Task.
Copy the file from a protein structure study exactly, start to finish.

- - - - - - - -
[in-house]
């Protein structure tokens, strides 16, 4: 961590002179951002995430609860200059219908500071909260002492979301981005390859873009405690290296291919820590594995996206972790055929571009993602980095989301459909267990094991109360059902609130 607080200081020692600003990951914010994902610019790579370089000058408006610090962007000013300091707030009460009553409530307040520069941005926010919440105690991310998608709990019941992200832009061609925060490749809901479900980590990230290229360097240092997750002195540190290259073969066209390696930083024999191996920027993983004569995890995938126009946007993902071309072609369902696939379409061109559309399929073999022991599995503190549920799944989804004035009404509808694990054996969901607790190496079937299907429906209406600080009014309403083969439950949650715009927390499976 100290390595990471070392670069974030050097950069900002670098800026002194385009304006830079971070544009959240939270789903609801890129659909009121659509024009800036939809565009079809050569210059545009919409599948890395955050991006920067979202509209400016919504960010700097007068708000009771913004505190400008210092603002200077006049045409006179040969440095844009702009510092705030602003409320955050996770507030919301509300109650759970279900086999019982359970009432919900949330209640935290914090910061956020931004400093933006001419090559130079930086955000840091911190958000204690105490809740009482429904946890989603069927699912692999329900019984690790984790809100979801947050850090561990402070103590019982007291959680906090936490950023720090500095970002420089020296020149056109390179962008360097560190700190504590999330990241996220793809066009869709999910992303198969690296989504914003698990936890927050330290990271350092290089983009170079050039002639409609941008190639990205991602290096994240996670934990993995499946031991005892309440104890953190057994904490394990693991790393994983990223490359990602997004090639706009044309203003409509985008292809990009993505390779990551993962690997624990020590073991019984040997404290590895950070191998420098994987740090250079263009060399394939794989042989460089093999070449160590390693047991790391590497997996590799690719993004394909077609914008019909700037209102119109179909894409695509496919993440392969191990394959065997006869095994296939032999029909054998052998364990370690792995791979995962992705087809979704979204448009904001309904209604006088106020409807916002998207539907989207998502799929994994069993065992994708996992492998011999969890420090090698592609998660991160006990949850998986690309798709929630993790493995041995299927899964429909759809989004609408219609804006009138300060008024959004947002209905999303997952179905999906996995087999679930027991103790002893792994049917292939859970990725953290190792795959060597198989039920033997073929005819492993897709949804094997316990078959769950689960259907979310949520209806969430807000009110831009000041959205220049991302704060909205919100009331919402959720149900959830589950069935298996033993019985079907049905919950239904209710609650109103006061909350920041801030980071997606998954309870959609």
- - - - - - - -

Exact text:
[in-house]
């Protein structure tokens, strides 16, 4: 961590002179951002995430609860200059219908500071909260002492979301981005390859873009405690290296291919820590594995996206972790055929571009993602980095989301459909267990094991109360059902609130 607080200081020692600003990951914010994902610019790579370089000058408006610090962007000013300091707030009460009553409530307040520069941005926010919440105690991310998608709990019941992200832009061609925060490749809901479900980590990230290229360097240092997750002195540190290259073969066209390696930083024999191996920027993983004569995890995938126009946007993902071309072609369902696939379409061109559309399929073999022991599995503190549920799944989804004035009404509808694990054996969901607790190496079937299907429906209406600080009014309403083969439950949650715009927390499976 100290390595990471070392670069974030050097950069900002670098800026002194385009304006830079971070544009959240939270789903609801890129659909009121659509024009800036939809565009079809050569210059545009919409599948890395955050991006920067979202509209400016919504960010700097007068708000009771913004505190400008210092603002200077006049045409006179040969440095844009702009510092705030602003409320955050996770507030919301509300109650759970279900086999019982359970009432919900949330209640935290914090910061956020931004400093933006001419090559130079930086955000840091911190958000204690105490809740009482429904946890989603069927699912692999329900019984690790984790809100979801947050850090561990402070103590019982007291959680906090936490950023720090500095970002420089020296020149056109390179962008360097560190700190504590999330990241996220793809066009869709999910992303198969690296989504914003698990936890927050330290990271350092290089983009170079050039002639409609941008190639990205991602290096994240996670934990993995499946031991005892309440104890953190057994904490394990693991790393994983990223490359990602997004090639706009044309203003409509985008292809990009993505390779990551993962690997624990020590073991019984040997404290590895950070191998420098994987740090250079263009060399394939794989042989460089093999070449160590390693047991790391590497997996590799690719993004394909077609914008019909700037209102119109179909894409695509496919993440392969191990394959065997006869095994296939032999029909054998052998364990370690792995791979995962992705087809979704979204448009904001309904209604006088106020409807916002998207539907989207998502799929994994069993065992994708996992492998011999969890420090090698592609998660991160006990949850998986690309798709929630993790493995041995299927899964429909759809989004609408219609804006009138300060008024959004947002209905999303997952179905999906996995087999679930027991103790002893792994049917292939859970990725953290190792795959060597198989039920033997073929005819492993897709949804094997316990078959769950689960259907979310949520209806969430807000009110831009000041959205220049991302704060909205919100009331919402959720149900959830589950069935298996033993019985079907049905919950239904209710609650109103006061909350920041801030980071997606998954309870959609």